Oxford University has developed smart glasses that will bring back vision to people that have severe sight impairments.

The device will not be able to restore eyesight of those that are completely blind, but it will be able to assist with spatial awareness to allow the wearer to visualize movement and facial expressions.

The glasses have a video camera that is mounted on the frame, along with a small computer processing unit and software which projects images of nearby objects to the lenses of the glasses. The software uses information received through the video camera and an infrared beam, processing it and then displaying images onto the lenses as line drawings, with the brighter lines representing objects that are closer.

Up to two million people in the United Kingdom could benefit from the invention, which uses the fact that a majority of people that are legally blind are still able to perceive light.

Latest developments on the project have made the research team confident that the device can now be used in a home setting. 

Dr. Stephen Hicks from the University of Oxford said that wearers of the device can walk around and navigate doorways, along with seeing things on the floor that can cause the user to fall. By doing so, they can gain confidence in being in dependent.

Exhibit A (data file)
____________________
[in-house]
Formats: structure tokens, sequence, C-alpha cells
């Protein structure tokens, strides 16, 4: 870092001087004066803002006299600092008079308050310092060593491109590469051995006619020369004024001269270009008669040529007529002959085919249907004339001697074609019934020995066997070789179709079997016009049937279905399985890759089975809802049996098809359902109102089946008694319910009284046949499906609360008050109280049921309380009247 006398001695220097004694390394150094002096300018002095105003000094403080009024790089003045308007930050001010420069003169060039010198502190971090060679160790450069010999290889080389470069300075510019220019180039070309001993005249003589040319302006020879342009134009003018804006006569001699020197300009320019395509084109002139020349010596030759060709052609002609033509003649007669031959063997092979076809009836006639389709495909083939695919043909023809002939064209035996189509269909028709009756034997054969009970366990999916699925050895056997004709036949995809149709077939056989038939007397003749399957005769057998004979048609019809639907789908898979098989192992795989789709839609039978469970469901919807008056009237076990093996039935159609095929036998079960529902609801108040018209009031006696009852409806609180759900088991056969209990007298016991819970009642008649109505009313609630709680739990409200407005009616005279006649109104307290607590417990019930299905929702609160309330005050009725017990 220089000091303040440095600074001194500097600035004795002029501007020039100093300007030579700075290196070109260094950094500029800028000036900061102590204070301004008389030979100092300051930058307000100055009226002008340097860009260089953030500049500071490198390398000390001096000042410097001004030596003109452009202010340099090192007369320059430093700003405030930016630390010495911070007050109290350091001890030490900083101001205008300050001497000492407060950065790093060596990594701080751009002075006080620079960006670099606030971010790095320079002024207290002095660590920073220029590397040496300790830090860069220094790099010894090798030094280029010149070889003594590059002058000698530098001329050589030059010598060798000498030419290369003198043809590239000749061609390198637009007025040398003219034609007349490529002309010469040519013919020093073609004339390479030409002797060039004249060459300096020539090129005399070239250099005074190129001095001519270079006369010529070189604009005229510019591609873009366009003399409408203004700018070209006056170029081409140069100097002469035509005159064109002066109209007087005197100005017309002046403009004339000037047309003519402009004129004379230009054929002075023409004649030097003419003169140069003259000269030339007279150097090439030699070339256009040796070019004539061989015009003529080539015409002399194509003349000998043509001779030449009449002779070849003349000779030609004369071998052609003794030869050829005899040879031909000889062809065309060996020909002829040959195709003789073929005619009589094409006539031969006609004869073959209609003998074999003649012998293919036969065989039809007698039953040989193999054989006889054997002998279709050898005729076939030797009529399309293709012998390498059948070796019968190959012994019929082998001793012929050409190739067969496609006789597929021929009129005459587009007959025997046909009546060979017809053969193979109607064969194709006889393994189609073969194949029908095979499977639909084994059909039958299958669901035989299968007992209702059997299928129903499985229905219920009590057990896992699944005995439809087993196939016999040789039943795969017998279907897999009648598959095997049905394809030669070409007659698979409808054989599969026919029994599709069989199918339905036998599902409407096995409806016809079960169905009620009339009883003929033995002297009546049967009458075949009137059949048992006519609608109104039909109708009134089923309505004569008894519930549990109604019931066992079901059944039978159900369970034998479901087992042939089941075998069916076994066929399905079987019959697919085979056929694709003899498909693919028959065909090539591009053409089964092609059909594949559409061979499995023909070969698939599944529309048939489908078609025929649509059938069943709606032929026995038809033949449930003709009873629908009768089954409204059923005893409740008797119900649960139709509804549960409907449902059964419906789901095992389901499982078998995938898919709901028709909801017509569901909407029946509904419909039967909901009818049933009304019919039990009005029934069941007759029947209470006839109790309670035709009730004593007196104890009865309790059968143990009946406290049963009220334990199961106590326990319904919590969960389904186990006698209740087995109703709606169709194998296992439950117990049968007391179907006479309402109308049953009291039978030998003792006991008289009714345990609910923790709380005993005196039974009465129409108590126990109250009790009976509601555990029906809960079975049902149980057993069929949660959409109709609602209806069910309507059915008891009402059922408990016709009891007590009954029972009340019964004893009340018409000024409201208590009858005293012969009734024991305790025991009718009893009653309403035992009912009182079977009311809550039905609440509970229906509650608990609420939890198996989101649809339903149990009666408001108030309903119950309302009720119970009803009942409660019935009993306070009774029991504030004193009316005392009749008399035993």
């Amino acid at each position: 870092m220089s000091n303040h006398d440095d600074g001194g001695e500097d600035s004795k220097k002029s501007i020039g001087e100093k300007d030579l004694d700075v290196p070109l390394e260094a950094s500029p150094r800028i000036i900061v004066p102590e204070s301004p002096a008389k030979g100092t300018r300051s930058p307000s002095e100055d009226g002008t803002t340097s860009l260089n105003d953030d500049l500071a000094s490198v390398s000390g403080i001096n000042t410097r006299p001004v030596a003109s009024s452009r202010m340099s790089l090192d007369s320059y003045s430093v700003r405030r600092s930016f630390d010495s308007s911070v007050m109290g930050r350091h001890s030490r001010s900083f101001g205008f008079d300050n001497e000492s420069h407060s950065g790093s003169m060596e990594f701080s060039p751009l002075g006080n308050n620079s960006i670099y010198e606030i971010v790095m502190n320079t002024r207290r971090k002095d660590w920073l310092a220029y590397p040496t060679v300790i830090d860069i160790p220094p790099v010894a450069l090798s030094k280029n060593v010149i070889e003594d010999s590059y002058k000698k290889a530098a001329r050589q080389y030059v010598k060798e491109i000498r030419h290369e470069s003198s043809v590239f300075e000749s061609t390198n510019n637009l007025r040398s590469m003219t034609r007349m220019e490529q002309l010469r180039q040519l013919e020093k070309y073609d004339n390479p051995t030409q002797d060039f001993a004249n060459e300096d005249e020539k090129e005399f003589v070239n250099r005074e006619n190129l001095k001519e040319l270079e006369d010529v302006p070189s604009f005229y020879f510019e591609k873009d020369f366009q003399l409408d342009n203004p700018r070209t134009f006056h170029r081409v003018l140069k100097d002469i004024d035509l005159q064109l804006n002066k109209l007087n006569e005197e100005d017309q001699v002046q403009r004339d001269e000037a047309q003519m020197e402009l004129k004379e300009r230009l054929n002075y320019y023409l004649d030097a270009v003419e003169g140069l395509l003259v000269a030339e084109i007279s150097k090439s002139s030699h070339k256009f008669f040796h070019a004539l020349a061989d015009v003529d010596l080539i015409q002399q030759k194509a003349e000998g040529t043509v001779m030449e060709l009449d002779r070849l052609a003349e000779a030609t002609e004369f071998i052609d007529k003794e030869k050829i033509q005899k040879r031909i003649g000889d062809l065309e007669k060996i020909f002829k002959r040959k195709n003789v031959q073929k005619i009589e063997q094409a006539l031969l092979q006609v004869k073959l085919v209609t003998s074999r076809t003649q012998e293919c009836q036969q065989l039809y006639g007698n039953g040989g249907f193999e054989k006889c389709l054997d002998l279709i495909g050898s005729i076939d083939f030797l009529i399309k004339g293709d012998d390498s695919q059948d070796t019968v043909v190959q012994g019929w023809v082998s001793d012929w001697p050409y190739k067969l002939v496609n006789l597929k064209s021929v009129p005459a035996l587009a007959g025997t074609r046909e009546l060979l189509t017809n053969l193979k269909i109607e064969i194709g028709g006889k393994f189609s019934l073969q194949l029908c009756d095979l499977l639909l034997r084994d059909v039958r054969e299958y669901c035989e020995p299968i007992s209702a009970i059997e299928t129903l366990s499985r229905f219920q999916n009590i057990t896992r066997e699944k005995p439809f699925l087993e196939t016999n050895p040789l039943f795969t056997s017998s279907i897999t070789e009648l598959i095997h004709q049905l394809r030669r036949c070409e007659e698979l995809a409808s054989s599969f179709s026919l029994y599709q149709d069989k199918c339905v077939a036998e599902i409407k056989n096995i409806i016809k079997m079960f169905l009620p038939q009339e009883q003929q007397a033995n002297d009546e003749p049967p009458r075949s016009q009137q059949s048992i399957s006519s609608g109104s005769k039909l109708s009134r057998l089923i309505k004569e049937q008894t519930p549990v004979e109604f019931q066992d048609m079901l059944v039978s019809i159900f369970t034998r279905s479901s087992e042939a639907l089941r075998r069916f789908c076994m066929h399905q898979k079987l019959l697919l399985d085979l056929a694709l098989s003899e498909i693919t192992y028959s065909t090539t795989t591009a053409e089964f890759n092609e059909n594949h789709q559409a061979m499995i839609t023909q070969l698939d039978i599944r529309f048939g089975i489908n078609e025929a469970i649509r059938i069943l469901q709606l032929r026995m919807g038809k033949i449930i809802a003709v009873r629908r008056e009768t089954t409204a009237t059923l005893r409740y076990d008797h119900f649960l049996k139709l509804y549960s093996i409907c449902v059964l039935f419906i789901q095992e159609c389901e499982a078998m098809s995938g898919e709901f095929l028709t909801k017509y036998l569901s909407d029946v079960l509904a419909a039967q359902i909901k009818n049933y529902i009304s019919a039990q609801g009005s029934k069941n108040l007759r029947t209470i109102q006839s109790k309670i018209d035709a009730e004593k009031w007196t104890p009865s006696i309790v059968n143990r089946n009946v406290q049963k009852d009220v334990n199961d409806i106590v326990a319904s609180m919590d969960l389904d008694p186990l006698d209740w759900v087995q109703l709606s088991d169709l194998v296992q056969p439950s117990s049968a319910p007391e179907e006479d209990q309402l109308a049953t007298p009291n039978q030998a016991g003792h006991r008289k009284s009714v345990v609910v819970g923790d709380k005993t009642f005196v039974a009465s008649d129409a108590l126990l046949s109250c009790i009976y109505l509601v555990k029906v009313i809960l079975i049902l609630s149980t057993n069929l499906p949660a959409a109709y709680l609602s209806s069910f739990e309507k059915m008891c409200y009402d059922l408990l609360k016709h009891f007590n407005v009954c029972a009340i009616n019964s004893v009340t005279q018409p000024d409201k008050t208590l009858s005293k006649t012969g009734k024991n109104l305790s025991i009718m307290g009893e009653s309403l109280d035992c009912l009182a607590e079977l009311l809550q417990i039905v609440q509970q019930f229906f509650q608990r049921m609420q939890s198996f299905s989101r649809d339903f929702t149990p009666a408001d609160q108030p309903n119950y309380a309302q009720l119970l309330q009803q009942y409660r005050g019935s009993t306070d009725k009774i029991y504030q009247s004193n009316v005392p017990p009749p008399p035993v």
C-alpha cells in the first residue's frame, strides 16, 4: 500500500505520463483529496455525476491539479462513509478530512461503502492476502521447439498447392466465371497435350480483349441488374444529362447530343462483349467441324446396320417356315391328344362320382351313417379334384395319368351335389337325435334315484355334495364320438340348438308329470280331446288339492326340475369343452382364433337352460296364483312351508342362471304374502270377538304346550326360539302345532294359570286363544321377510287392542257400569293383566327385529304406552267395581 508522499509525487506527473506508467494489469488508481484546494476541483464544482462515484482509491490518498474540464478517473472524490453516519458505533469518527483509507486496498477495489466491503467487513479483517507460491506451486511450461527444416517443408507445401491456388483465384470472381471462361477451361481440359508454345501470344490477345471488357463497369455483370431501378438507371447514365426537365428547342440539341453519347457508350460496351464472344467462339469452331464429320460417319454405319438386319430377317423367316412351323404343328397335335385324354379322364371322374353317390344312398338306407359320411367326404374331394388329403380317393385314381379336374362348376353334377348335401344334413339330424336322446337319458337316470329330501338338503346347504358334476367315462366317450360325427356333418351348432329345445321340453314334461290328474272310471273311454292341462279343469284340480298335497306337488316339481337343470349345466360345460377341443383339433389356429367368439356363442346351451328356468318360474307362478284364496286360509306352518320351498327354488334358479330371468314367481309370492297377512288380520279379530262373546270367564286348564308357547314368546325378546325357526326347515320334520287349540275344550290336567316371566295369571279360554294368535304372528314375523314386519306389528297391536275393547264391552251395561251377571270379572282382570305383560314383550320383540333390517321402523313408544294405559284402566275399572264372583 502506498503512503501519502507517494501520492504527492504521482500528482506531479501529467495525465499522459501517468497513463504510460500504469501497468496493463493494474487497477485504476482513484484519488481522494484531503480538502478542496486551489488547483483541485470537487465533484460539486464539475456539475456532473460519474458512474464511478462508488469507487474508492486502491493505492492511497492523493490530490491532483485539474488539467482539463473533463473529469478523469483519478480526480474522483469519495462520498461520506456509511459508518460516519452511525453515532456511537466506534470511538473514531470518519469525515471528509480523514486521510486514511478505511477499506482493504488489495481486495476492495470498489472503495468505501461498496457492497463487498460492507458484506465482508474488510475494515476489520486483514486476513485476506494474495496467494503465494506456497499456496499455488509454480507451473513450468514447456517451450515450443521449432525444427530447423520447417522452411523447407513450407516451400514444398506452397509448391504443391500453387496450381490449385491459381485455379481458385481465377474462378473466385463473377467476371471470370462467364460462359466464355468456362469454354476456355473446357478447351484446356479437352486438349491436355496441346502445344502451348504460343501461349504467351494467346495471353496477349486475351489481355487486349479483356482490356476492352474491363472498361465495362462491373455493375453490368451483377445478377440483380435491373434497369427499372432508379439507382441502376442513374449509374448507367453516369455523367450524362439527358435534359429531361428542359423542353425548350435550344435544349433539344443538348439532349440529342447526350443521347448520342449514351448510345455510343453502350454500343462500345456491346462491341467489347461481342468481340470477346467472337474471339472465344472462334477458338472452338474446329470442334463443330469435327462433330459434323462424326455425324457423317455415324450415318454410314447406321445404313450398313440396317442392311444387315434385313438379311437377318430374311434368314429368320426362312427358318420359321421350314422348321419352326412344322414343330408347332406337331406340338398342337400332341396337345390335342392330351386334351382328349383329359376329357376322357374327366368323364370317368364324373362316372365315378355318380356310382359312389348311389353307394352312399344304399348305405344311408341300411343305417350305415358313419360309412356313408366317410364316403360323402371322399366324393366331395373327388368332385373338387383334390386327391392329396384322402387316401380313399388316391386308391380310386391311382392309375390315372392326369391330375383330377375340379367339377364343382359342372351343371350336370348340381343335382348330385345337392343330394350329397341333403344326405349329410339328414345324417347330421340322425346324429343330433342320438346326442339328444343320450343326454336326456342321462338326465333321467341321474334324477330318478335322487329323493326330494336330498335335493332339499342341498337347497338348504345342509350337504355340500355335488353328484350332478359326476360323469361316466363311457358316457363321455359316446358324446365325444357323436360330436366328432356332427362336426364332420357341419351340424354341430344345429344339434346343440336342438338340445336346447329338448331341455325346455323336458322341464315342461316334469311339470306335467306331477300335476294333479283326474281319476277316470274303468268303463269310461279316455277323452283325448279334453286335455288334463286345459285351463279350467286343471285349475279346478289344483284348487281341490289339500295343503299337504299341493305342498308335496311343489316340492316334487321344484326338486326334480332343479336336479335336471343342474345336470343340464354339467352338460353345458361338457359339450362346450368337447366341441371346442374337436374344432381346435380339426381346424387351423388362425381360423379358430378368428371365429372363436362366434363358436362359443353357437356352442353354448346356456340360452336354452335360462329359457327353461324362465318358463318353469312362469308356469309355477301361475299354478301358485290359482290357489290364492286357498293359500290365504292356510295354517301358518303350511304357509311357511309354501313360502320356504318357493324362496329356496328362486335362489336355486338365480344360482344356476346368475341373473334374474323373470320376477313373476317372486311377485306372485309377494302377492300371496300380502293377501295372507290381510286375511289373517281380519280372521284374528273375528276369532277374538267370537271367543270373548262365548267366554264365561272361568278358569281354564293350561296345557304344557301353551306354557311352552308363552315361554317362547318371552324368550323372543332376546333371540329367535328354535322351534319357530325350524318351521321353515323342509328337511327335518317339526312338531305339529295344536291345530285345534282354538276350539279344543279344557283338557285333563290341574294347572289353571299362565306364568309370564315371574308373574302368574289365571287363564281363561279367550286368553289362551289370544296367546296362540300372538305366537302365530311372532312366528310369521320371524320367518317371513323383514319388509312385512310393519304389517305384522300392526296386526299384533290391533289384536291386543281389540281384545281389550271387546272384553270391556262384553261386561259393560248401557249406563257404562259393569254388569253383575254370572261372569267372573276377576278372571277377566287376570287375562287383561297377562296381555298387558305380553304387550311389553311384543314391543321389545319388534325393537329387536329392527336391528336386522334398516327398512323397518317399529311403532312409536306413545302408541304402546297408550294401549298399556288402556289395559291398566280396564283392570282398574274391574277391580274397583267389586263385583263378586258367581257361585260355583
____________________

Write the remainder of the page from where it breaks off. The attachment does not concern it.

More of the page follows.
Hicks adds that the response to the device by the testers has been excellent,

"People have loved them. They remark how much they can see now. They can see details in faces, they can see their own hands. People have commented how they've seen their guide dog for the first time. It's a real enabler."

The size and form of the device is currently still bulky, but the development team hopes to trim down the size of the smart glasses to a size no bigger than a bulky pair of sunglasses. The team is also looking to add an earpiece to the device, so that the device's software can read out figures to the wearer of numbers and letters that it scans.

The development team is looking to also trim down the cost of the smart glasses to a price similar to a mobile phone, with an initial batch of 100 units to begin development later this year.

The Royal National Institute of Blind People has kept an eye on the project, which the organization believes could make a huge difference to the lives of visually impaired people.

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